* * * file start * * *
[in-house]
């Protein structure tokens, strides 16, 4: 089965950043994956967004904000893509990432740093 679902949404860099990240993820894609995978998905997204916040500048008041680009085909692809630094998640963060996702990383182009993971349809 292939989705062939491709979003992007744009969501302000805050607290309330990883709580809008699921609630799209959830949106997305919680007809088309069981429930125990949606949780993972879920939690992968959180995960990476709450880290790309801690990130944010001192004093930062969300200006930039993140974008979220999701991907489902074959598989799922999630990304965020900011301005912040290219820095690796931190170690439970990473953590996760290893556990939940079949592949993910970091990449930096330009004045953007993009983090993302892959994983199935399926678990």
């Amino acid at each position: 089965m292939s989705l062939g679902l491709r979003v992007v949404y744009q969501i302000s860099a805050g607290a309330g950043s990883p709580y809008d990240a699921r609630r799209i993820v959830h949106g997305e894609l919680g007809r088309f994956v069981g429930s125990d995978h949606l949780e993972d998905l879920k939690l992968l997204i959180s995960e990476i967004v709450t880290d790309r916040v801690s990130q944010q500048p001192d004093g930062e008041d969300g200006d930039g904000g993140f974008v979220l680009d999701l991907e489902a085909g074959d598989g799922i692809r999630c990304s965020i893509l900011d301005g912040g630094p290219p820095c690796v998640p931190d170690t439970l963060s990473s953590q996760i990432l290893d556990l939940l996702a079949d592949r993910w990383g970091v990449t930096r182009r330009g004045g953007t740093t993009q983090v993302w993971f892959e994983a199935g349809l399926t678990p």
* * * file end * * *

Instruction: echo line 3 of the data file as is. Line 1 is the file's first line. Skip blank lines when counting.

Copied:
């Amino acid at each position: 089965m292939s989705l062939g679902l491709r979003v992007v949404y744009q969501i302000s860099a805050g607290a309330g950043s990883p709580y809008d990240a699921r609630r799209i993820v959830h949106g997305e894609l919680g007809r088309f994956v069981g429930s125990d995978h949606l949780e993972d998905l879920k939690l992968l997204i959180s995960e990476i967004v709450t880290d790309r916040v801690s990130q944010q500048p001192d004093g930062e008041d969300g200006d930039g904000g993140f974008v979220l680009d999701l991907e489902a085909g074959d598989g799922i692809r999630c990304s965020i893509l900011d301005g912040g630094p290219p820095c690796v998640p931190d170690t439970l963060s990473s953590q996760i990432l290893d556990l939940l996702a079949d592949r993910w990383g970091v990449t930096r182009r330009g004045g953007t740093t993009q983090v993302w993971f892959e994983a199935g349809l399926t678990p």